AS PART of a Federal Parliament inquiry into economic engagement with Traditional Owners, Members of Parliament are travelling to the Northern Territory.
The Northern Australia Committee is holding public hearings in Darwin, Katherine and Alice Springs, and will hear evidence from Land Councils, Native Title holders, Indigenous business leaders, local councils and other stakeholders.
Committee Chair Warren Entsch said that with 48 percent of the Territory’s land mass and 80 percent of its coastline granted as Aboriginal freehold, the Northern Territory is potentially a land of opportunity for Indigenous Australians—the key is finding a way to engage Indigenous people in exploring the opportunities their lands provide.
The Committee will hold public hearings in Darwin, Katherine and Alice Springs.
Public hearing details
Date: Tuesday, 10 December 2019 Time: 9am to 5pm Location: Ballroom B, Hilton Hotel, Mitchell St, Darwin
Date: Wednesday, 11 December 2019 Time: 9:30am to 1:15pm Location: Roper Gulf Regional Council, Crawford St, Katherine
Date: Thursday, 12 December 2019 Time: 10:30am to 3:45pm Location: Double Tree by Hilton, Barrett Drive, Alice Springs
The inquiry commenced in the last Parliament, and was suspended during the election period. To date, the Committee has received 35 submissions and held four public hearings. Further details of the inquiry, including expanded terms of reference, can be found on the Committee’s website.
LATEST FIGURES indicate that the number of new detached houses receiving approval fell by 6.8 percent during October to record its lowest result since January of 2013, according to Master Builders chief economist Shane Garrett.
“Unfortunately, the weak figures were not limited to the detached side of the market. New approvals for apartments/units dropped by 10 percent over the course of October,” Mr Garrett said.
“Results from previous months had suggested that the housing market was in the early stages of recovery, with approvals, prices and lending starting to move in the right direction.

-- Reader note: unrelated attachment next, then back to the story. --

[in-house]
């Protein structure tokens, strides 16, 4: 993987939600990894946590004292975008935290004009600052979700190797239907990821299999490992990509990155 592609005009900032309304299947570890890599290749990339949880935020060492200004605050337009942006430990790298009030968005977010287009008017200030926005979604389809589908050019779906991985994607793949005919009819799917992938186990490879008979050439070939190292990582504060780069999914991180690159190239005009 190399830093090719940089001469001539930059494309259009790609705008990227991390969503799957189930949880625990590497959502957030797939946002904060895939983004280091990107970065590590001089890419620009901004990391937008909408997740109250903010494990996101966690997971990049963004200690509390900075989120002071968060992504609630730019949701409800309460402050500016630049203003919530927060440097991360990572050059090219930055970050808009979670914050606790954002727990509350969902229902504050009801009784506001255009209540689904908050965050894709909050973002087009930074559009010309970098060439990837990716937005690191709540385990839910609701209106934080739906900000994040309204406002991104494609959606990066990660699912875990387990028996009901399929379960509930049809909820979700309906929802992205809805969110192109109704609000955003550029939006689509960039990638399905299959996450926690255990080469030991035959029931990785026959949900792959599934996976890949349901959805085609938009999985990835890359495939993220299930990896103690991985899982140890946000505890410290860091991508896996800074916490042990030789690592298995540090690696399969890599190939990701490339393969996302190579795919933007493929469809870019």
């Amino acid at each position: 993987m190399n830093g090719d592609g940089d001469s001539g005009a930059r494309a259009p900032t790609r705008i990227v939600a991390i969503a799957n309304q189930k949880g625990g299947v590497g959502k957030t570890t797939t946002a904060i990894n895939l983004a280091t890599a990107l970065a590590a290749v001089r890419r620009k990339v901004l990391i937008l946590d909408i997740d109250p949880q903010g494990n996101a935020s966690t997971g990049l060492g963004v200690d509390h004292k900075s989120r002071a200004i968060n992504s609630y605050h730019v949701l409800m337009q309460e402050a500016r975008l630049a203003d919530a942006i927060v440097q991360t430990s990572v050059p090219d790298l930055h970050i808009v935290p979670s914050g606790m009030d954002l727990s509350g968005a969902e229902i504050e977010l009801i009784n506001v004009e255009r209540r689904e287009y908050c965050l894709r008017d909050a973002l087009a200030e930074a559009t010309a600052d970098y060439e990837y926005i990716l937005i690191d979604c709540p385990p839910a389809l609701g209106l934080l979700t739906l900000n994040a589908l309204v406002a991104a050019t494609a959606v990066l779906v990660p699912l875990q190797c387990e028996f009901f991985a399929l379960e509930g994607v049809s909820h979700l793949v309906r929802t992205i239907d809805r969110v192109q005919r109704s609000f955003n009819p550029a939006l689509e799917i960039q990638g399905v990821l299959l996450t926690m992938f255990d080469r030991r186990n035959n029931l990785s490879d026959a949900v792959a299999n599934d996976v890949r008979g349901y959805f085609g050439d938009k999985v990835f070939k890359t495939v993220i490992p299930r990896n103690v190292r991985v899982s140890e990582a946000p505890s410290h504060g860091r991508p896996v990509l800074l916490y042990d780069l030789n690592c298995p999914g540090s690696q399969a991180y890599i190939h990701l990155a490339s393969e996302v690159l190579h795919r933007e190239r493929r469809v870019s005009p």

“Today’s figures are a warning as to how delicate that recovery actually is," he said. "Home building activity is reliant on new greenfield localities being opened up through investment in road and rail infrastructure, as well as the necessary utilities.
“For the most part, we are still waiting for actual work to begin on the wave of major transport infrastructure projects that have previously been committed,” Mr Garrett said.
“The unnecessary delays here are placing the upturn in residential building at risk."
During October 2019, there was better news for commercial building approvals which grew by 4.2 percent in dollar terms compared with September. Overall, the value of commercial building approved has grown by some 17.7 percent over the past year.
New South Wales led the decline in new home building approvals with a fall of 16.4 percent during the month. It was followed by the Northern Territory (-11.1%) and Queensland (-10.2%).
Despite the weak national figures, new home building approvals increased in the majority of states. The largest gain was in South Australia (+14.7%), followed by Western Australia (+11.5%) and Tasmania (+6.2%). The number of approvals also rose in Victoria (+5.7%) and the ACT (+3.1%).
THE CFMEU has added its voice to calls from the Queensland Resources Council (QRC) for the Palaszczuk Government to act on approvals for the New Hope coal mine near Oakey.
CFMEU Queensland Mining and Energy district president Stephen Smyth said the government must stand up for workers.
“This has gone on for long enough. I know first hand how important mining jobs are for regional Queensland,” Mr Smyth said.
“We want to see Queenslanders employed in the coal industry whether they’re in Moranbah or at Acland. New Hope workers deserve better than silence and stonewalling from the Palaszczuk Government.”
QRC chief executive Ian Macfarlane said the drawn out process for approvals sent a poor signal to investors.